That decision was not taken lightly, obviously. “To me, it felt like a choice between committing suicide or becoming a woman,” Denise told me about that period in her life. “And lo and behold, now I have actually become pretty lady I’ve always felt.” Hearing her say that was actually heartbreaking – and while I was listening to her expressing her former desperation, for me, it was the umpteenth time that Ossieur actually moved me to tears. However, this was only the second time that she did so as Denise – as a woman.
The first time was when I met Ossieur again, after more than seven years, now as Denise, in the secretariat of the school where I’m currently teaching. Only the week before I had taught a class in which the central question was: “Should we accept our own body as it is?” It seemed to me like the perfect opportunity to invite Denise over to he classroom, so my pupils would have the chance to meet and converse with someone who had made the brave transition from man to woman.
So it came to pass that Ossieur and I met again, the pupil now being the teacher and a man now being a woman. And when I finally saw the resplendent and glorious Ossieur – which I had always admired more than anyone – in her new form, I actually couldn’t hold back my tears. We embraced each other, and when I looked her in the eyes, there was but one thing I could think.
She was so beautiful.
And also occurred to me that, while Ossieur was meeting my pupils, Ossieur displayed a peace of mind that I had never seen in her before. It was simply unmistakable. It had taken a lot of courage and a painful period of transition, but you could tell that Ossieur was happy, and finally at rest, as a woman. And so, the person I had always looked up to, in my eyes, became even more admirable.
That particular class took place during a period in which, in my country (Belgium) at least, a lot of other well-known people finally had the courage to come out of the closet as being transgender. (One example being the famous journalist news reader Boudewijn van Spilbeeck who made herself know to the world as Bo Van Spilbeeck.)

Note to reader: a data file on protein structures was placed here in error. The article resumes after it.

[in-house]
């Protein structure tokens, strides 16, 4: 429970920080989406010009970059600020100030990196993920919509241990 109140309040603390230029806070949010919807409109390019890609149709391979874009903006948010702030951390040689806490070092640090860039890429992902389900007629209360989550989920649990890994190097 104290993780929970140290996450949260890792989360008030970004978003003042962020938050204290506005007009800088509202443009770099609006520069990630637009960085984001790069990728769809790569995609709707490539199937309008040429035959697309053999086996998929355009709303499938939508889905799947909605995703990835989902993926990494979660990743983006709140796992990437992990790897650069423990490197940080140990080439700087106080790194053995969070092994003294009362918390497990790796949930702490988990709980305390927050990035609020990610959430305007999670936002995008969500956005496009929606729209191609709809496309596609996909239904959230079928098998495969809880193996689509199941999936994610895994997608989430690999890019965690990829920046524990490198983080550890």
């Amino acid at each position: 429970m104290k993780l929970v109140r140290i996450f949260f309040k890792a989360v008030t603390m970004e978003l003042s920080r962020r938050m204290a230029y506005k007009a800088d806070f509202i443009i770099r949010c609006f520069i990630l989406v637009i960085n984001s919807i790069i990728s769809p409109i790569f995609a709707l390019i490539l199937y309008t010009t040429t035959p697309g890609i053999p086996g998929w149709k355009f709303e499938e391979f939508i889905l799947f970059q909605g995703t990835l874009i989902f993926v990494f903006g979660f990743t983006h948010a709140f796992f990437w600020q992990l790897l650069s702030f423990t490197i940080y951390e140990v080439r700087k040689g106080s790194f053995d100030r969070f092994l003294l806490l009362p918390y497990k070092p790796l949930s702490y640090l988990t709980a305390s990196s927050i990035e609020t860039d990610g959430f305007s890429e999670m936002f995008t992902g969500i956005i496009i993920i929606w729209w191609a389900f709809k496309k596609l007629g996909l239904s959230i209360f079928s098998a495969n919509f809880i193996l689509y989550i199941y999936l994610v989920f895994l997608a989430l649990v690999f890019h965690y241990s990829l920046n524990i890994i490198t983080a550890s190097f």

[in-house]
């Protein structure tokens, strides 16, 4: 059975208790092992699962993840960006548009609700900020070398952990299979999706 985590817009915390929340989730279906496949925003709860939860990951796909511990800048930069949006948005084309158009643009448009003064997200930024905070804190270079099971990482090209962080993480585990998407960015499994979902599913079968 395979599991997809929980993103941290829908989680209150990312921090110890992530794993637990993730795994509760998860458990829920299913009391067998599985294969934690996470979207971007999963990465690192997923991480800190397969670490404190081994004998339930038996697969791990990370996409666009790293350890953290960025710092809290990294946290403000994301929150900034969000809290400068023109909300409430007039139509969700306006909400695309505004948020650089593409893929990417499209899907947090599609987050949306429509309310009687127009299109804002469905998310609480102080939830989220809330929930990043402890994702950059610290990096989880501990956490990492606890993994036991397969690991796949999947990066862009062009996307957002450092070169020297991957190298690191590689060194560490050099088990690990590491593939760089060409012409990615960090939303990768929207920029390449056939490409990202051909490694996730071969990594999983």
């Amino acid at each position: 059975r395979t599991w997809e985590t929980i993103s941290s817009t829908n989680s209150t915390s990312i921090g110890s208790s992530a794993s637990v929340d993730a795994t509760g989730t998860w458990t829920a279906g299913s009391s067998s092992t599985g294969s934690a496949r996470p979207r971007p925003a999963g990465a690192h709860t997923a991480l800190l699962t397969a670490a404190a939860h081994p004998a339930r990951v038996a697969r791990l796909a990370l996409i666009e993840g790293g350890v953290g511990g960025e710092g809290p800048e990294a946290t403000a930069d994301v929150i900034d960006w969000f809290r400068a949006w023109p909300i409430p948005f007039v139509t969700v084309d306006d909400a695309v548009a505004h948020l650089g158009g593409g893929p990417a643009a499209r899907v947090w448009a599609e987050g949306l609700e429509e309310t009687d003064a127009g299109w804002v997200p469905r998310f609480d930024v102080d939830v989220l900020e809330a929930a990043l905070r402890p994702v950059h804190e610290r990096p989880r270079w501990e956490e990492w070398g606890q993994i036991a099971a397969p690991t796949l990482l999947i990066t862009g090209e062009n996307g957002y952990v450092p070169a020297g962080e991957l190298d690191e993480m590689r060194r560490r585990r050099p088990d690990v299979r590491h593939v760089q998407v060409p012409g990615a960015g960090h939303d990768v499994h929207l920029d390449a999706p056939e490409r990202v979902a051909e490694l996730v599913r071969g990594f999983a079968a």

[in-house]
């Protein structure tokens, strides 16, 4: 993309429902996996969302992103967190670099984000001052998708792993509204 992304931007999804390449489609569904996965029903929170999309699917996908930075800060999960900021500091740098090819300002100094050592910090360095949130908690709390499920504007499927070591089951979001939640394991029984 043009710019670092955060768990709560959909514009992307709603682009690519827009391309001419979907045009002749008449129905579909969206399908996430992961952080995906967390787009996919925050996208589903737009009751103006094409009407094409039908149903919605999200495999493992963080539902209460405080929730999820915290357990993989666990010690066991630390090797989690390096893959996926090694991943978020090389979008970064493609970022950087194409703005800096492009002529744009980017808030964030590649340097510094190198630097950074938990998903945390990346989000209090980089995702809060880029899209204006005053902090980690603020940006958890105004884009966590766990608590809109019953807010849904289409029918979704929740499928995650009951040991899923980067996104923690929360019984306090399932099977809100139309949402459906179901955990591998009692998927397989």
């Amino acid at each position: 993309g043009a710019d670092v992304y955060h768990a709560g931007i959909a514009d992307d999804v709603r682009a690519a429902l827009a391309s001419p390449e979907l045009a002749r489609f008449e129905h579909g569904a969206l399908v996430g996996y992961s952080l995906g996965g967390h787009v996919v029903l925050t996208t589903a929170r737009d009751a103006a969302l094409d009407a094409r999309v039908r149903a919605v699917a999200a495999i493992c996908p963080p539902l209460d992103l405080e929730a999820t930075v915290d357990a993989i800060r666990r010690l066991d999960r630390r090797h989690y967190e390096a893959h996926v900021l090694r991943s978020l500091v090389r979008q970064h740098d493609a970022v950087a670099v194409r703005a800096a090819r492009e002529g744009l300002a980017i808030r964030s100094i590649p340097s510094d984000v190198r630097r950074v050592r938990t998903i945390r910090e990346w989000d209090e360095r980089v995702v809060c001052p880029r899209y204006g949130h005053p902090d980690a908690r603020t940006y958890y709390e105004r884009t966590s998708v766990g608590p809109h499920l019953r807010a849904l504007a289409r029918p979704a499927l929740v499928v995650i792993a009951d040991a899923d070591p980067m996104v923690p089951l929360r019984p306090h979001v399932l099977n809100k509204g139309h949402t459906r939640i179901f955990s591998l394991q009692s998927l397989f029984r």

Personally, when they did so, I had prepared myself for a storm of indignant reactions and internet trolls. On some days my faith in humanity is just not that high. And as the renowned neuro-endocrinologist Robert Sapolsky recently demonstrated in an article about trangenders and cognitive dissonance, there are all sorts of evolutionary reasons why many people mistakenly regard gender as a necessarily binary fact. Why mistakenly? Because there is a whole range of medical exceptions to the general rule – existent and undeniable nonetheless – that you are either born male or female.
I highly recommend that you read Sapolsky’s article in full. In summary, however, no less than 1% of children have a gender that, for various reasons, can be righly called “ambiguous”. In other words, the chance that you’ll meet someone who is sexually ambiguous is greater than the chance that you meet someone with an IQ above 140.
Then why is it that we can expect so many negative reactions whenever someone tries to move across the gender continuum? One reason, according to Sapolsky, is because we as human beings tend to think in discrete units and categories. And guess what? Not surprisingly, the dichotomy between genders appears to be one of the categories that is rooted most deeply in our psychology. As a consequence, even though we might be tolerant towards transgender people, there is still a need to fight against the spontaneous cognitive impulse to classify someone as being either a man or a woman.
In spite of this, any negative comments to, for example, Bo Van Spilbeeck were, to my surprise, limited to some christian reactionary groups. Fortunately so. And in my class too, all of my pupils were exceptionally welcoming to Denise.
“Times have changed, sir!” one of my students commented. And indeed, they moved from words to deeds. During that particular class, when Denise made a visit to my classroom, she was accompanied by the transgender-boyfriend of a pupil from the very same class. To my knowledge, no one present made any problem out of it. The end result was simply an extraordinary meeting that, I suspect, nobody who was present will soon forget.
For myself, I got even another personal boost out of that meeting. For when I compare the attitude of openness of my pupils with the narrow-mindedness of some of my peers and/or older generations, I derive a sense of hope. “Just give it a few generations time,” I think to myself, “and maybe, just maybe, some of the social problems all those narrow-minded individuals struggle with nowadays will vanish over time. Nobody will remember, nor understand, what the fuzz was about.”
I certainly hope that happens, for Denise, whom I still admire more than anyone.